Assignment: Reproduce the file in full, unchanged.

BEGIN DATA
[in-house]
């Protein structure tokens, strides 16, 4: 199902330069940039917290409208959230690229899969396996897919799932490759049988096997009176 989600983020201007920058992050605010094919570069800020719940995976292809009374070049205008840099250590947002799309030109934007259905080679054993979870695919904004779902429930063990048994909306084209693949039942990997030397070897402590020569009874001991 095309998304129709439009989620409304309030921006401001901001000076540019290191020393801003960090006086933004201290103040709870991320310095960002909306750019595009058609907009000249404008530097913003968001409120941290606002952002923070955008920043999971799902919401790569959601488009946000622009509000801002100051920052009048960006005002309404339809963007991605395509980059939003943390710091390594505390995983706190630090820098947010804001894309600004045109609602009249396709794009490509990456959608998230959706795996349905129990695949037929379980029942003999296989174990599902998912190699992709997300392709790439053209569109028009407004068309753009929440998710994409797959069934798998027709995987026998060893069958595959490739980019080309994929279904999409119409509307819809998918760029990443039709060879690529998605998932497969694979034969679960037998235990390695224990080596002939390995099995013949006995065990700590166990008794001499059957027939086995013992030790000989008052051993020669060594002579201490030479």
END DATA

[in-house]
């Protein structure tokens, strides 16, 4: 199902330069940039917290409208959230690229899969396996897919799932490759049988096997009176 989600983020201007920058992050605010094919570069800020719940995976292809009374070049205008840099250590947002799309030109934007259905080679054993979870695919904004779902429930063990048994909306084209693949039942990997030397070897402590020569009874001991 095309998304129709439009989620409304309030921006401001901001000076540019290191020393801003960090006086933004201290103040709870991320310095960002909306750019595009058609907009000249404008530097913003968001409120941290606002952002923070955008920043999971799902919401790569959601488009946000622009509000801002100051920052009048960006005002309404339809963007991605395509980059939003943390710091390594505390995983706190630090820098947010804001894309600004045109609602009249396709794009490509990456959608998230959706795996349905129990695949037929379980029942003999296989174990599902998912190699992709997300392709790439053209569109028009407004068309753009929440998710994409797959069934798998027709995987026998060893069958595959490739980019080309994929279904999409119409509307819809998918760029990443039709060879690529998605998932497969694979034969679960037998235990390695224990080596002939390995099995013949006995065990700590166990008794001499059957027939086995013992030790000989008052051993020669060594002579201490030479």